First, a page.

University of Pretoria: UP and International Labour Organization report explores role of business in times of transition and crisis

The University of Pretoria (UP) and the International Labour Organization (ILO) have launched a report that looks at the role that business and the private sector played during South Africa’s transition from apartheid to democracy.

Titled Business in the Time of Transition (BiTSA), the project began in 2019 when the ILO and UP’s Centre for Mediation in Africa in the Department of Political Sciences embarked on a project to capture this story.

The project has now culminated in a report as well as an accompanying website containing various multimedia resources that explore who business was at that time, the role business played in the multiparty negotiations, the lessons that can be drawn from these events and what pieces of this knowledge can be used now as the world grapples with the COVID-19 pandemic.

Interviewees for the report included Professor Mthunzi Mdwaba, Roelf Meyer, Cas Coovadia and Tanya Cohen, to name a few.

Due to COVID-19 restrictions, the launch of the report took place virtually, with broadcaster Iman Rappetti as host. The event was made up of two panels, one to discuss ‘How Business has responded to the national COVID-19 crisis’ and the other to discuss ‘Lessons from the past – how Business can contribute to transformation and the new moral economy’.

Acting Director of the Centre for Mediation in Africa at UP Dr Cori Wielenga said part of the importance of this project is taking a look at the past and seeing what lessons can be learnt.

“We were interested in seeing what we can gain from looking at our past and seeing how we can apply that to today. I think one of the obvious lessons is the incredible momentum that was achieved during the 1980s and that it took time; it didn’t come easily. It was a struggle between different actors and parties who were part of this spectrum. The momentum was achieved, the solidarity was achieved. People were able to achieve reachable and manageable goals,” Dr Wielenga said.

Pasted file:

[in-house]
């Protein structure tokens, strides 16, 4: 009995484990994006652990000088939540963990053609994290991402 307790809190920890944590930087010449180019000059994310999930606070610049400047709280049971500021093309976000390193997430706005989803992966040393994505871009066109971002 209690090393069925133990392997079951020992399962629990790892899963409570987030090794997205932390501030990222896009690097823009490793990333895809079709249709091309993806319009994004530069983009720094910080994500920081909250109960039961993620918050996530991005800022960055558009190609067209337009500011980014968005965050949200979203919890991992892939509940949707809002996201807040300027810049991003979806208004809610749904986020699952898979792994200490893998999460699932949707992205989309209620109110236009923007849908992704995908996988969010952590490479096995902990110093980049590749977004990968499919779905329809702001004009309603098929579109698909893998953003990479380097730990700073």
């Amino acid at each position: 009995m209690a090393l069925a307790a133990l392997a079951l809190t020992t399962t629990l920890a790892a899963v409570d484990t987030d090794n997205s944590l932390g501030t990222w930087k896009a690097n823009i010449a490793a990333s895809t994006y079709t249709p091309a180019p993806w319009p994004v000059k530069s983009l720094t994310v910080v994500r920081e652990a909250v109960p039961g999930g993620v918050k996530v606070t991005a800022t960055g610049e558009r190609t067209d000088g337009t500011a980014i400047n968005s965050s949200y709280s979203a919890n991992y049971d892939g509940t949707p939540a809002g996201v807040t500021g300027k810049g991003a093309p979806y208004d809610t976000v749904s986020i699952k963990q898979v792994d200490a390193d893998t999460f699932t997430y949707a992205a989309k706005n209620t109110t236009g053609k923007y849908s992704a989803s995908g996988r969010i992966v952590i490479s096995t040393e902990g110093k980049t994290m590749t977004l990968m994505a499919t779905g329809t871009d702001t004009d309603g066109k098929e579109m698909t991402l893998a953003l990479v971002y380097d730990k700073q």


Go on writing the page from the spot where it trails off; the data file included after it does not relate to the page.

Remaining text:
Understanding the relevance and importance of the social compact
She added that lessons can also be found in what wasn’t achieved.

“What we discuss in our project is economic transformation. The political transformation happened but the economic transformation hasn’t happened enough. We’re seeing the consequences of that today, during the COVID-19 pandemic; that those inequalities have not been addressed, and there hasn’t been enough change in business,” she said.

Project coordinator for the Centre for Mediation in Africa Quraysha Sooliman said crises will always be present in the country and the world, which is why it’s important to understand the links between democracy, the role and responsibility of social partners and the relevance of the social compact.

“Embedded in this notion of the social compact is this strong understanding or desire for societal trust. When there is societal trust it builds a better state, it builds a better society and, of course, we have more functionality. All of this is then linked to the role of the state. So when you have these kinds of questions that come up, you get questions of accountability, of ethical leadership and governance. So this project is very important for a time like now, in South Africa. These questions are currently at play. So it’s [the report] shinning the spotlight on many things,” Sooliman said.

Deborah-France Massin, Director ILO Bureau for Employers’ Activities, said the ILO, as an organisation that works through peer-pressure and shining the spotlight on issues, had been involved in doing so with apartheid as well.

“Taking it forward towards today, what’s been interesting is looking at the report and seeing some of the themes that have come out of it. It’s been quite fashionable over the last few years to speak of social dialogue and say it’s a very 20th century European construct. Its moment has passed. And I think one of the very few positives from the last 12 months is that this proposition has been laid to rest. What we’ve seen globally is the renewed vigour of social dialogue and partnership between employers and unions responding to a major societal crisis,” she said.

Comments are closed.